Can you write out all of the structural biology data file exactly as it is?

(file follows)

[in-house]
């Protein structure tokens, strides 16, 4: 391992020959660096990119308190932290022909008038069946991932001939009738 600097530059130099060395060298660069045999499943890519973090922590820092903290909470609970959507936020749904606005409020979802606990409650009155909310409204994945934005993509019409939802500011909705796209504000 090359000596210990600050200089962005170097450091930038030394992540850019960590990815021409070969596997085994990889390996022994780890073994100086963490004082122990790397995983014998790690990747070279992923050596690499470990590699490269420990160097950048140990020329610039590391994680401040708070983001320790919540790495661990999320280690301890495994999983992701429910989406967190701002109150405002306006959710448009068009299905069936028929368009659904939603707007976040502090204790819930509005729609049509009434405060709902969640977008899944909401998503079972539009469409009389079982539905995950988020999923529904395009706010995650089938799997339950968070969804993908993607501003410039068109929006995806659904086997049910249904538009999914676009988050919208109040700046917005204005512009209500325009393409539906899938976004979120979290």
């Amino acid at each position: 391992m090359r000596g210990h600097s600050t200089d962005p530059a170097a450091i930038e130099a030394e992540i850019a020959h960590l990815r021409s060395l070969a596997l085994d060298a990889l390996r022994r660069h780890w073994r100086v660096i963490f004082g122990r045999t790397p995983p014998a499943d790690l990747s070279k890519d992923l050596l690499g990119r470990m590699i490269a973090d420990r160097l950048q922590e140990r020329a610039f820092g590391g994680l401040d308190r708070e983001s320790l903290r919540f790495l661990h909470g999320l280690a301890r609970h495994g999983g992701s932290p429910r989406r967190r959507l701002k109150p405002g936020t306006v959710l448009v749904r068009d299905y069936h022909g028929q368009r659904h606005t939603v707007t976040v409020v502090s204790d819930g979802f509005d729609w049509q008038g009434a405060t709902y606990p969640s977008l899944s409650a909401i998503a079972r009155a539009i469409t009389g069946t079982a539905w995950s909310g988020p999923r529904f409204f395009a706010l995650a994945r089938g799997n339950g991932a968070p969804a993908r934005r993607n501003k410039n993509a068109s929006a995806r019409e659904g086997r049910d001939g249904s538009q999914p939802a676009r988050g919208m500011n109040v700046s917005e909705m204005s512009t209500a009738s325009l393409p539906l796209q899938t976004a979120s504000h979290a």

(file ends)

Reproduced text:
[in-house]
């Protein structure tokens, strides 16, 4: 391992020959660096990119308190932290022909008038069946991932001939009738 600097530059130099060395060298660069045999499943890519973090922590820092903290909470609970959507936020749904606005409020979802606990409650009155909310409204994945934005993509019409939802500011909705796209504000 090359000596210990600050200089962005170097450091930038030394992540850019960590990815021409070969596997085994990889390996022994780890073994100086963490004082122990790397995983014998790690990747070279992923050596690499470990590699490269420990160097950048140990020329610039590391994680401040708070983001320790919540790495661990999320280690301890495994999983992701429910989406967190701002109150405002306006959710448009068009299905069936028929368009659904939603707007976040502090204790819930509005729609049509009434405060709902969640977008899944909401998503079972539009469409009389079982539905995950988020999923529904395009706010995650089938799997339950968070969804993908993607501003410039068109929006995806659904086997049910249904538009999914676009988050919208109040700046917005204005512009209500325009393409539906899938976004979120979290």
């Amino acid at each position: 391992m090359r000596g210990h600097s600050t200089d962005p530059a170097a450091i930038e130099a030394e992540i850019a020959h960590l990815r021409s060395l070969a596997l085994d060298a990889l390996r022994r660069h780890w073994r100086v660096i963490f004082g122990r045999t790397p995983p014998a499943d790690l990747s070279k890519d992923l050596l690499g990119r470990m590699i490269a973090d420990r160097l950048q922590e140990r020329a610039f820092g590391g994680l401040d308190r708070e983001s320790l903290r919540f790495l661990h909470g999320l280690a301890r609970h495994g999983g992701s932290p429910r989406r967190r959507l701002k109150p405002g936020t306006v959710l448009v749904r068009d299905y069936h022909g028929q368009r659904h606005t939603v707007t976040v409020v502090s204790d819930g979802f509005d729609w049509q008038g009434a405060t709902y606990p969640s977008l899944s409650a909401i998503a079972r009155a539009i469409t009389g069946t079982a539905w995950s909310g988020p999923r529904f409204f395009a706010l995650a994945r089938g799997n339950g991932a968070p969804a993908r934005r993607n501003k410039n993509a068109s929006a995806r019409e659904g086997r049910d001939g249904s538009q999914p939802a676009r988050g919208m500011n109040v700046s917005e909705m204005s512009t209500a009738s325009l393409p539906l796209q899938t976004a979120s504000h979290a």